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Trump endorsement question hangs over Nevada Senate race

Brown has backing from NRSC, but Gunter served in Trump administration

Being former President Donald Trump’s ambassador to Iceland wasn’t enough for Jeff Gunter to earn Trump's endorsement, as he went on to lose the GOP Senate primary in Nevada.
Being former President Donald Trump’s ambassador to Iceland wasn’t enough for Jeff Gunter to earn Trump's endorsement, as he went on to lose the GOP Senate primary in Nevada. (Bill Clark/CQ Roll Call file photo)

BOULDER CITY, Nev. — Former Army Capt. Sam Brown is heavily favored in the Nevada GOP Senate primary to take on Democratic incumbent Sen. Jacky Rosen, but one wild card remains: Donald Trump.

Republican primary voters are already casting early ballots across Nevada, but the question of whether the former president will make an endorsement in the state’s must-watch Senate contest still hangs over the race.

Jeff Gunter, a dermatologist who served as Trump’s ambassador to Iceland, has been making the case that he is the best candidate for the former president’s backers, running TV ads describing himself as “110 percent pro-Trump.”

“As President Trump’s former U.S. ambassador and part of the administration, what I found is that President Trump always makes the right decision,” Gunter said in a Monday interview.

Trump is scheduled to be in Las Vegas for a June 8 fundraiser hosted by Gunter supporter Don Ahern, a wealthy local businessman whose portfolio includes the Ahern hotel and convention center.

The timing of the former president’s appearance is a bit curious. The presidential nominating contests in Nevada took place months ago, but for state and other federal offices the in-person early voting window opened May 25 and closes June 7, with primary election day on June 11.

The former president’s 2024 campaign did not immediately respond to a request for comment about a possible endorsement in the Nevada Senate race.

Asked what his message is to supporters who may be reluctant to cast early ballots, Gunter referenced the slogan of the Trump administration and often Republican energy policy.

“I support President Trump and President Trump wants you to go out and vote,” Gunter said. “It’s [an] all-of-the-above policy, that you can vote early, you can vote mail-in, vote on the day — but we want you to go in and we want you to vote.”

Brown, who also sought the Republican nomination for Senate in 2022, is the clear favorite, with a Brown internal poll that the Nevada Independent reported on last week showing the National Republican Senatorial Committee-backed candidate ahead by some 38 points.

Brown, who last cycle campaigned as an outsider who said he didn’t trust Senate GOP leader Mitch McConnell, raised $5.4 million to Gunter’s $3.3 million through March 31, but he also spent more had about $260,000 less than Gunter in his campaign account when the quarter ending, reports filed with the Federal Election Commission show.

Gunter, whose personal financial disclosure statement lists six assets worth between $1 million and $5 million and three more worth between $5 million and $25 million, has opened his checkbook for the race, loaning his campaign more than $2.7 million already.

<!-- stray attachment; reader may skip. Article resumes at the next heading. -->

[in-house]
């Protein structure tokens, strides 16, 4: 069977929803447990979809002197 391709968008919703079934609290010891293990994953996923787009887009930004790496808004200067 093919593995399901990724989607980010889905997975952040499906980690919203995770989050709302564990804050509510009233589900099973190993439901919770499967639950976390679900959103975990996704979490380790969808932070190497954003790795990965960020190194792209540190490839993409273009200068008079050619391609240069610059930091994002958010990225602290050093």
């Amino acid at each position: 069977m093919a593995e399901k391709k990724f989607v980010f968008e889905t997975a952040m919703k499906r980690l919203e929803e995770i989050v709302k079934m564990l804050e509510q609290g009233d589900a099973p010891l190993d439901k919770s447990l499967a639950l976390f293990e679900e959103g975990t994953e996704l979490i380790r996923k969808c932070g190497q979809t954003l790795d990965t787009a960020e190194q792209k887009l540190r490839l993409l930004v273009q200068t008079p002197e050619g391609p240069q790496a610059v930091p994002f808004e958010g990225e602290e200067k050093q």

Gunter’s campaign has been running an ad tying Brown to establishment Republicans, calling him “the newest creature to emerge from the swamp,” but imagery appearing to emphasize Brown’s scarring from burns suffered while in the military drew rebukes from the frontrunner’s supporters.

“It is absolutely disgusting that former Democrat Jeff Gunter is mocking the wounds of a veteran who was injured while serving our country,” Mike Berg, the NRSC communications director, told Fox News Digital after the Gunter ad appeared.

Both Brown and Gunter spent Memorial Day attending services honoring deceased service members. Brown was at a veterans cemetery in northern Nevada, while Gunter was here at the cemetery in southern Nevada.

Brown, who is a Purple Heart recipient, talked about Memorial Day in an interview with KTVN in Reno.

“On a day that so many of us, you know, recognize as an opportunity to get together with friends and with family and … to have a good time, there’s also other families out there who’ve lost loved ones, and it’s a day of remembrance. It’s a day of bitterness and sorrow for those families,” Brown said. “And so, all of us as Americans need to take a moment, take some time to remember that sacrifice.”

Gunter, speaking with Roll Call while touring the memorials at the cemetery ahead of the formal ceremony, said “look around here,” gesturing in the direction of rows and rows of small American flags that had been placed on the graves of deceased servicemembers. “All those who have given so much for all of us so we can live free tells you that freedom is not free.”

It was also possible to honor Memorial Day by taking part in the Democratic process Monday, with a limited number of early voting sites open on the federal holiday.

In Henderson, some voters were turning in their ballots in drop boxes or casting early in-person votes at a local shopping mall, just outside the entrance to a Kohl’s department store. But some passersby could be overheard saying they did not realize that primary voting had already begun.

Several other names also appear on the GOP primary ballot, the most notable being perennial candidate Jim Marchant, who previously ran for Congress and for secretary of state and is known for his denial of election results. Brown, Gunter and Marchant all endorsed Trump’s 2024 presidential bid.

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